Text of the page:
A Life Lived In Installments
Last night I told my story – at least all the important bits, to a complete stranger. When strung together, the instalments I have lived within, the pieces and palette that have shaped and fashioned me… sound like a cliche.

A Small Disgrace.

1. A Simple Untruth.

A lie starts with a whisper.

If you listen carefully to the words, the untruths slip with a heavy breath from the mouth. You have to be attuned to it of course, the slight catch in the throat, followed by the husky expulsion of warm air before the sound forms fully over the vocal chord. Ears twitch and listen for it in the hum of a café as your girlfriend recounts her Saturday night. You listen for small exaggerations, out of place adjectives and tinges of hesitation in her sentences.

The beginning of a simple untruth, like a loose thread that pulled too tightly threatens to unravel the fabric of a life. These sorts of untruths are shades of the truth in amongst lies, half-lies, half-truths and the Truth itself.

In this particular life, the simple untruths are rapidly growing out of control, and things are quickly unraveling. Although day by day, it goes unnoticed, without any measure of control the whispers are overwhelming truth and soon she will be lost in deception, hidden in the shadow of a small disgrace.

A small disgrace once kept out of view, but now being revealed as gently as a blanket is unraveled thread by thread.

2. Nothing happened today.

That was the first half-truth that was spoken from her lips.

At least, it was the first half-truth of any importance. Previously, white grey lies had only been in regards to trivial things like boys, using her sisters’ perfume, her mother’s make-up, how much homework there was left to do and the reasons why she was late to class. Simple lies that never connected or added to anything. But today her throat did catch, and her voice was husky as she formed the words so uncertainly.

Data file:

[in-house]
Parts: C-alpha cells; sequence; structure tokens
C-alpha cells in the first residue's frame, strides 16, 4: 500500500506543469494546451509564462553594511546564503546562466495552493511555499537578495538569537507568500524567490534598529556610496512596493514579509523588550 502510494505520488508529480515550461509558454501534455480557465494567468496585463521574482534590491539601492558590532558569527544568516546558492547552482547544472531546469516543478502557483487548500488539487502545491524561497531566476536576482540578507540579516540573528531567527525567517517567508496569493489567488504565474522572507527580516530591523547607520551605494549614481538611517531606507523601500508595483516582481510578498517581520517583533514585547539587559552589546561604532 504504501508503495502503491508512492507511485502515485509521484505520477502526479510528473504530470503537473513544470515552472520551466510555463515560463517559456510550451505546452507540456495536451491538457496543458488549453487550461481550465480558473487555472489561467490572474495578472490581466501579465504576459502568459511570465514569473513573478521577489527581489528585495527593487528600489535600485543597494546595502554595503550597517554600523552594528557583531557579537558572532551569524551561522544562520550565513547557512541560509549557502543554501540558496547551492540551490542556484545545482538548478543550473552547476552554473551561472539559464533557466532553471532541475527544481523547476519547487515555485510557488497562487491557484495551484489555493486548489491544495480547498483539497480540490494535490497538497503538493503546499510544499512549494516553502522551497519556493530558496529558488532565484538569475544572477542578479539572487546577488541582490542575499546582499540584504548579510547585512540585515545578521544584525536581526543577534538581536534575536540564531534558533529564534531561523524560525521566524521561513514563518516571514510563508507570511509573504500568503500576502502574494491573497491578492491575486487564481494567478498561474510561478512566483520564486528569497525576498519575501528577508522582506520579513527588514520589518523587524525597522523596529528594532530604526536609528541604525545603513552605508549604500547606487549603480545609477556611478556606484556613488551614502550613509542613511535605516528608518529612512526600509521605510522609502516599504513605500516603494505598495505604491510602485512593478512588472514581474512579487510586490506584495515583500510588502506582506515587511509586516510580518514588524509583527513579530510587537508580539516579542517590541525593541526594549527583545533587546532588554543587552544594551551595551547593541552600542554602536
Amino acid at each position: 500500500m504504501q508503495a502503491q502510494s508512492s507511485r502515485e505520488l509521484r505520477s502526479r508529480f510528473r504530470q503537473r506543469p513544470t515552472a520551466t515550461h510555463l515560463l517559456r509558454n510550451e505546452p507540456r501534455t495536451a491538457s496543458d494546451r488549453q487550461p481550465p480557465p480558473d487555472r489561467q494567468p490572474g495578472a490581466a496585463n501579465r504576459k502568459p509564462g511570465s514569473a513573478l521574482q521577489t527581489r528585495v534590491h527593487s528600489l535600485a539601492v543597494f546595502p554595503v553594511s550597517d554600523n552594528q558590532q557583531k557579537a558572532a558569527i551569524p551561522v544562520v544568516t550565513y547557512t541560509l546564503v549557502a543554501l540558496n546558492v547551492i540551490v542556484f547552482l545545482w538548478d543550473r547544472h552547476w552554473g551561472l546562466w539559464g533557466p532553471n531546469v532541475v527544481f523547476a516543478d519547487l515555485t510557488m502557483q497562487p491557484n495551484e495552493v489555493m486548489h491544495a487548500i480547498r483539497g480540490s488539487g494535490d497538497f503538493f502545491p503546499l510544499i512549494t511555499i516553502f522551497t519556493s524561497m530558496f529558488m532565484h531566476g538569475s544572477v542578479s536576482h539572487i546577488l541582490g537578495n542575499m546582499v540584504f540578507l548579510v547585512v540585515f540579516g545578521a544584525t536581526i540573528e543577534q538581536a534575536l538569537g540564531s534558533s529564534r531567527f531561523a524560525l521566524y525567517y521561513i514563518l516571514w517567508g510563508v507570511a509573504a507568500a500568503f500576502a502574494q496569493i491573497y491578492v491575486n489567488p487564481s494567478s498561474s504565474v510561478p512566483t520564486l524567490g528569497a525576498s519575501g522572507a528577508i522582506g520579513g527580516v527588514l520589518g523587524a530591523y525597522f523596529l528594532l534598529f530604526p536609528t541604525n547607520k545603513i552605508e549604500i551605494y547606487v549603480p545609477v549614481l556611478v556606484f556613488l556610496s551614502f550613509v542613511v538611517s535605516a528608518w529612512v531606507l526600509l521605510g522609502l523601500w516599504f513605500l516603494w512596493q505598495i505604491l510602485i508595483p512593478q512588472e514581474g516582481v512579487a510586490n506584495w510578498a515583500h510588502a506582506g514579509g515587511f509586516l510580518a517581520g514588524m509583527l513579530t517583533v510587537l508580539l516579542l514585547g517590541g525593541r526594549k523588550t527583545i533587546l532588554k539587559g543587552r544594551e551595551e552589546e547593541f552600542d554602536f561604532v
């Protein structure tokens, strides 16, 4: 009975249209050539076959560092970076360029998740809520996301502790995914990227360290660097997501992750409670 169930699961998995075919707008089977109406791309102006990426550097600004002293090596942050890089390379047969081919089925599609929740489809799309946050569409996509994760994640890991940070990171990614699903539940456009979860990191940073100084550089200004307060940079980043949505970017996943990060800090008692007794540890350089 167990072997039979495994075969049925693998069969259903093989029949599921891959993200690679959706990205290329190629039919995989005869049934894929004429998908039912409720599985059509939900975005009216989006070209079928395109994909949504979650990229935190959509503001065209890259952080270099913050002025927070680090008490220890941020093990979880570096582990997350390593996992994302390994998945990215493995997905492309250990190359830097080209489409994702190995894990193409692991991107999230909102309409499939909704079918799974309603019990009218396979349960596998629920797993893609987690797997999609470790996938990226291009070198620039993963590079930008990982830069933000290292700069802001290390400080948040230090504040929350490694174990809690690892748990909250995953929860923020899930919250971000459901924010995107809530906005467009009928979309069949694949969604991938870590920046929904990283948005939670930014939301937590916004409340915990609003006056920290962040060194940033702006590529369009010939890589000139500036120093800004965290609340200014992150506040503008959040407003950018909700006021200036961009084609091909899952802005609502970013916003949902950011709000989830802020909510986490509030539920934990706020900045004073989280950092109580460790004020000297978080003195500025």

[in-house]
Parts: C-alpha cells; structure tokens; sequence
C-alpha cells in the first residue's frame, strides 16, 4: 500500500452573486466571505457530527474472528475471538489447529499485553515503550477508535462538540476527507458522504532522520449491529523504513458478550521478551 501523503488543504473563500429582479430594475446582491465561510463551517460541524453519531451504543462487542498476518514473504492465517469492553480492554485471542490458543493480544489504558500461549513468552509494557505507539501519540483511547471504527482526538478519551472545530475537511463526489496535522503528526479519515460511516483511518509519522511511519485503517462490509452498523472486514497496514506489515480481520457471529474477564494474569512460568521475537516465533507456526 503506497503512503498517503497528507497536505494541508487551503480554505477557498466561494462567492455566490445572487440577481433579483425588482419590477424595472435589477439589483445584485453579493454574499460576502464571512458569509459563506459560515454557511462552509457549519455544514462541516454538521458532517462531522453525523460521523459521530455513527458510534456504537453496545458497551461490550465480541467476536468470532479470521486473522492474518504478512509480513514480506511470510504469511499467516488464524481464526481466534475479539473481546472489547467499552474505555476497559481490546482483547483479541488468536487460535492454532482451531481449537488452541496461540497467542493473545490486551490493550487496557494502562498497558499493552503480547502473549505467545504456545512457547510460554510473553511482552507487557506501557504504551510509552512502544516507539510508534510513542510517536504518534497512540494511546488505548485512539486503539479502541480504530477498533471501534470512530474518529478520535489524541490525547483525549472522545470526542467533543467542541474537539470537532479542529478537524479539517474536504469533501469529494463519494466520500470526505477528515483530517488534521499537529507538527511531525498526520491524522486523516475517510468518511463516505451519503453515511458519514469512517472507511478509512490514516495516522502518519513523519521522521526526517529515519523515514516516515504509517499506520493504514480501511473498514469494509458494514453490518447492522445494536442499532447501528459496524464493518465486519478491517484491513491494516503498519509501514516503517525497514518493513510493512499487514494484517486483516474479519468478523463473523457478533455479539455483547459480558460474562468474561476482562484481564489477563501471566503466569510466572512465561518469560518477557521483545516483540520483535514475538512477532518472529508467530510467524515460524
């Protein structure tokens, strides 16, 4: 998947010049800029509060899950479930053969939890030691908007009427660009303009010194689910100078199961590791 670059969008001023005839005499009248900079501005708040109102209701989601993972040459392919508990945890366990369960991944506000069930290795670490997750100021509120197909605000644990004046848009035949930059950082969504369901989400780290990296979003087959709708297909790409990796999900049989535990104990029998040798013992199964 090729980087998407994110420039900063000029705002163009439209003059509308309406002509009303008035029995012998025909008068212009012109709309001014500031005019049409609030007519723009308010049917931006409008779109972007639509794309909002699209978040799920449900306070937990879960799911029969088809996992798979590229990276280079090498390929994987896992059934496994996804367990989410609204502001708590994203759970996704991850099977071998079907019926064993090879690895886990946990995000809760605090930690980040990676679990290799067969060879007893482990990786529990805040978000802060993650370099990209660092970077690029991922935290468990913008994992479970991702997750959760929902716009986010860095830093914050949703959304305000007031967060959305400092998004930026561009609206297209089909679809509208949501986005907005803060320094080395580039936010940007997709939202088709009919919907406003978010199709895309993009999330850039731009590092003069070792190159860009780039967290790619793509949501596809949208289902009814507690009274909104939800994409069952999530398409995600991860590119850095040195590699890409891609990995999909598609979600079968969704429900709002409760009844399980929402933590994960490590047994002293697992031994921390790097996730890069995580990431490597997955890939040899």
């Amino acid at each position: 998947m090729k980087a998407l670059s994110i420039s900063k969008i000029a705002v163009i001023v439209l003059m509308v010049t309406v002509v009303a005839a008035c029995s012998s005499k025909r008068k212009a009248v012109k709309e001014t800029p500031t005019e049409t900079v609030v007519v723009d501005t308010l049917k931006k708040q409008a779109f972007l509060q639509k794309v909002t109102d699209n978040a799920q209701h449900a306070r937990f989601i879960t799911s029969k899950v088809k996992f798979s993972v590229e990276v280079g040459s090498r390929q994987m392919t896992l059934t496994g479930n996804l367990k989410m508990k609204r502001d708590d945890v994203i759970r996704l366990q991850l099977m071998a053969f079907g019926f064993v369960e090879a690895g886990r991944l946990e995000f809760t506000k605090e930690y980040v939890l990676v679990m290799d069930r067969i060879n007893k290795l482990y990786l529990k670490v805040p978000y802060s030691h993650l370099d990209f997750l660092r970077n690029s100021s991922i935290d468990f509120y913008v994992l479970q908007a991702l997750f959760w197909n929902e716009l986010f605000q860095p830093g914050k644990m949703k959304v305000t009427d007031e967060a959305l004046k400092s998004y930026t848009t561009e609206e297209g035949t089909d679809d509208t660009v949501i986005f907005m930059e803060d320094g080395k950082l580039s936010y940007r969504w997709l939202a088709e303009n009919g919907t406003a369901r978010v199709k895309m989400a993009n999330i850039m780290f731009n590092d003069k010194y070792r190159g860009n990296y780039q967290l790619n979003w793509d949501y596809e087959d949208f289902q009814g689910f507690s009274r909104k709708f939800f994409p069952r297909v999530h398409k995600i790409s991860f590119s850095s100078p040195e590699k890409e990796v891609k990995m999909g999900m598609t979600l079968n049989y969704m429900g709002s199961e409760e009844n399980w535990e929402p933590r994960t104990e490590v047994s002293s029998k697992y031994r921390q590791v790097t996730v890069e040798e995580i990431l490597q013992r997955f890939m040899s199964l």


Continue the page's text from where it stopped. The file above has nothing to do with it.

“Nothing happened today.”

It was a foolish lie to begin with, because much happens every day between the sun rising and setting; the delivery of milk and the collection of rubbish on Monday mornings. All of these things had happened today. What she was trying to say, was that nothing important happened today.

But even that was a half-truth because it was the sum of insignificant things happening that Monday that led to the first situation she had ever willingly and knowingly covered with deceit. At first, she kept the dangerous truth from her mother, and then from her sisters and father, until it became the truth that she was keeping from everyone. That is when the unravelling began.

3. A Monday of Insignificant Events.

Mondays are not always pleasant and this particular Monday was no exception, besides being her 17th birthday. After a breakfast, she walked to school. Schoolyards and classrooms are the birthplace of many half-lies and untruths. For her, school is both triumph and tragedy, a place she escapes to with questions and ideas. Neither a genius or a fool, she engages with the marvellous possibilities of “what if?” in the schoolyard, because the rest of her life is dictated by pragmatism and realism. Although she doesn’t know it yet, she will spend the next 5 years determining exactly what extent one has to engage with reality. Her struggle both frustrates her and defines her; one of many things she will call character-shaping.

For now, she indulges in the books of great writers and history, calculus and chemistry equations inside a mind that is cluttered in the malleable form of a developing psyche. She is there, just under the surface and yet still becoming herself.

At 8.45am she is walking through the school gates, passing by younger students walking less confidently and classmates who look bored. She is however, wandering along a clifftop, face out into the wind looking at grey clouds breaking on the horizon. On the clifftop she feels powerful and small, and believes in God. She spends hours each day reminding herself why she believes in God.

Not because she is scared of not believing, but because she is scared of forgetting.